This isn’t just for grieving moms, this one’s for dads, too. And sisters and aunts and uncles and grandparents. Friends, this one is for friends of broken hearts. The ones who lost someone too soon. The ones who suffered and begged for life. The ones who tried to bargain with God. The ones who wept. 

I want to let you in on a little secret: we are still weeping. We are still mourning. We are still grieving.

Our grieving hearts, the broken ones, they just look a little different now.

From the outside looking in, it may seem as though we are living a normal life. We carry on. We trudge through. We are tough. We are strong. We are brave. We are also scared. And sad. And hurting. And still learning how to deal with loss. 

Because that first year? Well, everyone remembered. Everyone gathered. Everyone sent cards and sweet texts. Everyone let us grieve. Gave us space. Helped us breathe. 

But now? Now I am seven years in and sometimes, well, sometimes I still need help remembering how to breathe again. To live again. To trust again. I have to be reminded things don’t always end that way.

Sometimes our prayers are answered with yes, with now, with miracles, with healing here. Sometimes I still need that hug. Sometimes I still need to see that you feel it, too. You remember. You know. 

What can you do for your grieving friend? Show up. Not just one month later, not even just that year. The firsts are hard, we don’t know what to expect, but the second and third and seventh . . . those hurt, too. And oftentimes, we endure it alone. 

The seventh time I celebrate his birthday without him, the pain runs deep. The what-ifs and what-could have-beens are harsh. His friends have grown and I’m left to wonder. I have more questions than answers, more tears than smiles, more bitter than sweet. Memories fade, his voice will never change. My boy is forever five. 

The funeral has come and gone. The meals stopped. The cards slowly fade away. The text messages are more spotty now. And it’s not your fault; time passes. Lives are full and busy. But when you think of him? Say his name. When you see my tears? It’s pretty safe to assume I miss him. When you don’t know whether or not to bring him up? Just do it.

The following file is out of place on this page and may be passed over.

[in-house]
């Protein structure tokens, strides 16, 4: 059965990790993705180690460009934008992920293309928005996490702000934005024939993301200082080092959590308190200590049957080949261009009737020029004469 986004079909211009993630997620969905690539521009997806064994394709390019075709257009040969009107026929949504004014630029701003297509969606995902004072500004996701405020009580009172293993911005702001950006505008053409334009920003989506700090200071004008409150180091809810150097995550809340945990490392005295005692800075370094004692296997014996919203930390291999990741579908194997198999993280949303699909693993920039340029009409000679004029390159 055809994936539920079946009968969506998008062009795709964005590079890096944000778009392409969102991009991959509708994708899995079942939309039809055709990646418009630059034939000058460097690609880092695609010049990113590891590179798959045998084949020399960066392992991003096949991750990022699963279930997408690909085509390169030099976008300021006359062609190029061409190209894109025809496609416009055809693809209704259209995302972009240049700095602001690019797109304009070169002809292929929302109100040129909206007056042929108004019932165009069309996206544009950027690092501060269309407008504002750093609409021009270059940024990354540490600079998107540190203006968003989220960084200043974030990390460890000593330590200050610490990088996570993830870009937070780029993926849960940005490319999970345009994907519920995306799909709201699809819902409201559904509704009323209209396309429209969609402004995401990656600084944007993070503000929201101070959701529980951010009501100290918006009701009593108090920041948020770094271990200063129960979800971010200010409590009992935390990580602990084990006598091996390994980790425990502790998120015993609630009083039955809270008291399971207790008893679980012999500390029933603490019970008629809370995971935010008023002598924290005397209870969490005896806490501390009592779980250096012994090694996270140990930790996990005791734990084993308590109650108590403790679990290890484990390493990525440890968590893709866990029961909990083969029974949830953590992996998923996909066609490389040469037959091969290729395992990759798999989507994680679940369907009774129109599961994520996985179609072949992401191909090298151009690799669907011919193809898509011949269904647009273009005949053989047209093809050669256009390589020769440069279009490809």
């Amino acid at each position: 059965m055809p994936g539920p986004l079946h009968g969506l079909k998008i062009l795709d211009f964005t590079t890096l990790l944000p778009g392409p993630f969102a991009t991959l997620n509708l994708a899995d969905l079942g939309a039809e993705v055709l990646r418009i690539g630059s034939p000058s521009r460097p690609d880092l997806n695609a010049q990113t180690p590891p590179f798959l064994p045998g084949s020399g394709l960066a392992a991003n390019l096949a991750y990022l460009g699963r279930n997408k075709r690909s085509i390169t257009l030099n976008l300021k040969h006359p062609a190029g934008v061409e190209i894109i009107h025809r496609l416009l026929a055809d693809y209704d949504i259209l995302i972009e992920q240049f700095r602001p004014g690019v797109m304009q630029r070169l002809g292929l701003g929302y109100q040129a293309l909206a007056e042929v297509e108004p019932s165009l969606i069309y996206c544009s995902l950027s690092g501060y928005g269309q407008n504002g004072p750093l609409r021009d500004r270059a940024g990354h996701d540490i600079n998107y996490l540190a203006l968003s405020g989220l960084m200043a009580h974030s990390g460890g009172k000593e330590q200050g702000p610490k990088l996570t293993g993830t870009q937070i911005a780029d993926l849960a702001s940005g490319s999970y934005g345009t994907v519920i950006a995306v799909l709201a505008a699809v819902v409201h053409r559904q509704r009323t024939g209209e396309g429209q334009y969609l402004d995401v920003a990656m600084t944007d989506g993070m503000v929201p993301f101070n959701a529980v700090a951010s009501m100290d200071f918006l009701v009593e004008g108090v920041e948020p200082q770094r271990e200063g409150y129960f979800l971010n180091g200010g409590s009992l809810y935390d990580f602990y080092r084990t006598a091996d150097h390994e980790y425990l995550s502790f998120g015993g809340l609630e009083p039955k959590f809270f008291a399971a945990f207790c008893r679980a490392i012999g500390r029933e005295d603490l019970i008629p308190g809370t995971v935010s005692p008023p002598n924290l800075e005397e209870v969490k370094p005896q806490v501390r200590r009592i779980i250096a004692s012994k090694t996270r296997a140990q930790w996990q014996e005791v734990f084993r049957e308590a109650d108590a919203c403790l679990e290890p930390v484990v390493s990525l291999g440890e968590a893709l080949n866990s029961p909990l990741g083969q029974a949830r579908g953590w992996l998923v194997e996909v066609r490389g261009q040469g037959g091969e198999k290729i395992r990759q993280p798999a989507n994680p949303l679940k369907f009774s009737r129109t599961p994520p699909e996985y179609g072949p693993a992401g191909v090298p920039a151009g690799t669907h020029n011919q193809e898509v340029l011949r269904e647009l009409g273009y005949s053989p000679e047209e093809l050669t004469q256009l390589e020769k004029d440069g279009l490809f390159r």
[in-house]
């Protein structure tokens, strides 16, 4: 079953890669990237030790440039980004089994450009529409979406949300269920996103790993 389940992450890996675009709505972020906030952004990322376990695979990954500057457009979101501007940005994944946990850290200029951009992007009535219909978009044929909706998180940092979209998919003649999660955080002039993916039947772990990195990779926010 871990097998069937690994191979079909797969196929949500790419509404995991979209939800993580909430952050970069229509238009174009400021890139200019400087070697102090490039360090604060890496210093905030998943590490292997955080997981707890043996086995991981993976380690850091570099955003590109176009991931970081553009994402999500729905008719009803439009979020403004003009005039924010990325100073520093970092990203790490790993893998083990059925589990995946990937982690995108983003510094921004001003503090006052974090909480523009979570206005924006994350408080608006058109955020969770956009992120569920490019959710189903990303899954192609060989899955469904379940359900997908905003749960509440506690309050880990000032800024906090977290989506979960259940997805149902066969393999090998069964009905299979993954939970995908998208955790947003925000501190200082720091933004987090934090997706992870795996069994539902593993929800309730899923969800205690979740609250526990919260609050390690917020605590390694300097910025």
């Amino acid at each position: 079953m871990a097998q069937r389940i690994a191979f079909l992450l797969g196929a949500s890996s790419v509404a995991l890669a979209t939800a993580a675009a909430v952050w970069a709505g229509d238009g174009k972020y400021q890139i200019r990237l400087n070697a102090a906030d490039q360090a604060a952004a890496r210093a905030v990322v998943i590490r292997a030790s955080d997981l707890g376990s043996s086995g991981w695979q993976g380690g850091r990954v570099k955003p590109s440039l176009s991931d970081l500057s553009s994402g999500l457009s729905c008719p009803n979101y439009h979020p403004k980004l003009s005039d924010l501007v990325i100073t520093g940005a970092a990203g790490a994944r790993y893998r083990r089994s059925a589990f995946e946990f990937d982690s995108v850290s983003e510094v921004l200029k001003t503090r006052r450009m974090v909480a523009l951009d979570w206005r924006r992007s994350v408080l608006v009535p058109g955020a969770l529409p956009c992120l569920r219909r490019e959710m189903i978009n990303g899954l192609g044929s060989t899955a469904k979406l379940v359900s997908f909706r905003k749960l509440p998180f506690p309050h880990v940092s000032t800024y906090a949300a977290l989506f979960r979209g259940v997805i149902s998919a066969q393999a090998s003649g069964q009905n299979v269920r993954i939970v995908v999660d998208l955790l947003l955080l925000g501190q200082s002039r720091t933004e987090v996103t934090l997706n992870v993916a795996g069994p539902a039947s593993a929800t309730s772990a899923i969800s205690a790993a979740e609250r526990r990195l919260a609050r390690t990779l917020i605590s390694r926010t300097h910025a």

Simply remembering is a gift not everyone can give. If you have friends who have gone through loss, text them on a random Tuesday. The quiet is hard but the busy gets harder. Some days, as a grieving mom, it feels as if everyone has it all together, everyone is moving forward and grief weighs me down. We are still weeping, and it’s OK. 

It’s OK with me. I just want it to be OK with you, too. Don’t try to alleviate the sadness or sorrow. It represents the love that lived, the life of joy. It’s tender but it’s mine. It’s what I have left and I treasure it.

Please don’t feel sorry for me or pity me, just be ready to sit with me in it. Join me. Weep with me. Where there is great grief, there was once great love. And that is truly a gift. 

So let me grieve. Let me love. Let me remember. I will never move on or be healed. I will always carry this piece of me, this loss. To love me is to let me be whole in front of you. To let me grieve, to let me question, to let me wonder. To hear me cry and to maybe just not have all the answers. It may feel strange, it may hurt a little, but it’s truly the best gift you can give. 

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Tiffany Nardoni

As a little girl Tiffany wanted only to be a wife and a mother. Life was planned and goals were set. Things were working out, until they weren’t. Dreams were shattered when Tiffany and her husband, Jeff, lost their sweet Thao, their firstborn son. Picking up the pieces isn’t easy, but God is using this unplanned life for something good. Tiffany currently resides in the midwest with her husband and their four children. Her favorite things include homeschooling, adventuring, coffee and writing. Her first book, Still (when all else fades away), was released last year in memory of her son, Thao. You can find out more on her blog,